Why you should, or shouldn't, buy a foreclosureHome buyers may be able to get deals on foreclosures, which are often discounted in price, but buying foreclosures can be risky. It's essential to understand the pros and cons of buying a foreclosure before making a purchase.
First of all, there are several types of properties that are generally known as "foreclosures." A "pre-foreclosure" is a home which is in danger of falling into foreclosure, but is still owned by the homeowner. A "foreclosure" is a property that will be sold or repossessed by a creditor or a lender to recover the amount owed on it.
While pre-foreclosures are available for purchase from a homeowner, foreclosures can be bought at auction or as "bank-owned properties" (also known as "real-estate owned" properties) from a lender.
You may be able to purchase a home at a lower-than-market-value price. If the home is in pre-foreclosure, the homeowner is looking to sell the home to avoid going into foreclosure. These homeowners are usually in a hurry to sell, putting buyers at an advantage.
Banks are also often willing to offer foreclosures at a discount -- the longer they hold these properties, the more it costs them in terms of taxes, maintenance, etc.
Foreclosures can be found at all sorts of price points (starter homes, luxury homes, etc.) and sometimes are only in need of minor repair or upgrades.
With some sweat equity, repairs and upgrades, a homeowner can turn a foreclosure into a home and see some appreciation in the property's value.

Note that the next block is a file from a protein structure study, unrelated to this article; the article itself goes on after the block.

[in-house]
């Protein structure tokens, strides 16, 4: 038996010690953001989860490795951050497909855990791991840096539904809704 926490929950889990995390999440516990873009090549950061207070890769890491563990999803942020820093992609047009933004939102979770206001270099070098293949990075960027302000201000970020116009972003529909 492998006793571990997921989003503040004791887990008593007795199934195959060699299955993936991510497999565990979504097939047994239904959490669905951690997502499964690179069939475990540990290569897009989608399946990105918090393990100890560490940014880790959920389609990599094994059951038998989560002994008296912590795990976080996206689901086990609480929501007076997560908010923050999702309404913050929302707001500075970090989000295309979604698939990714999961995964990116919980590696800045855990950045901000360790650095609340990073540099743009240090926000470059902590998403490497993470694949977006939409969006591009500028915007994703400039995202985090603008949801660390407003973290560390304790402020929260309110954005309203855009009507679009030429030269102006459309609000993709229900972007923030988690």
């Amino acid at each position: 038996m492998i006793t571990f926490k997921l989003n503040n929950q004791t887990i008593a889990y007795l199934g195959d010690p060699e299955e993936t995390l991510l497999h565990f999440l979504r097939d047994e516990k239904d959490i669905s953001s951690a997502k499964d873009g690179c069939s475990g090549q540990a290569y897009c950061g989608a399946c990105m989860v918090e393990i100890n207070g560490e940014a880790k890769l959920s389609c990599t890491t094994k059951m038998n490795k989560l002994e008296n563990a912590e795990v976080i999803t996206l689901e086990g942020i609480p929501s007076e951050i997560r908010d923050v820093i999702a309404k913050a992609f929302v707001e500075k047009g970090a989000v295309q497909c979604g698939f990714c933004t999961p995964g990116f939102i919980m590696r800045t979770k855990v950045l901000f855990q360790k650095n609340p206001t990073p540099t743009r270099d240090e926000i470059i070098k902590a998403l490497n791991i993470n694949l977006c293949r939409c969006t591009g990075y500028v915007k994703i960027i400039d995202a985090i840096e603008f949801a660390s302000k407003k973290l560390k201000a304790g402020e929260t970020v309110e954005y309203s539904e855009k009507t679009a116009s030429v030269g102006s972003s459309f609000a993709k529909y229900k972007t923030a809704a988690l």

Since foreclosures are often offered at significant discounts, you may face steep competition and bidding from other buyers.
Foreclosures aren't always offered at a large discount. Homeowners in the pre-foreclosure stage may price a home higher than it is worth in the hopes of paying off a mortgage, taxes, etc. Banks are looking to recoup at least what's owned on the house, so they may only offer a slight discount.
If you are buying a foreclosed home at an auction, you may have to pay cash (the same day!) and may not be able to inspect the home before purchase.
Some lenders don't offer loans for distressed properties.
Foreclosures may need serious and costly repair. The previous owner might not have been able to afford fixes for the property and may have allowed it to fall into disrepair.
Foreclosures are often vandalized and looted; it's not uncommon to find major appliances missing, holes kicked in the walls and other vandalism.
Foreclosures tend to sit vacant for periods of time, which causes major maintenance issues. If a home is not maintained, its pipes could freeze, vermin and bugs could settle in and mold could grow.
You need to do your research -- a foreclosure can have liens attached to it. You may find yourself having to pay costly old debts associated with the property.
Foreclosures often are sold as is and banks often aren't interested in making or footing the bill for repairs.
At times, foreclosure buyers have to start eviction proceedings and pay legal fees to get the previous tenants/owners out of the home.
Purchasing a home from a lender can be a lengthy and time-consuming process that's full of red tape.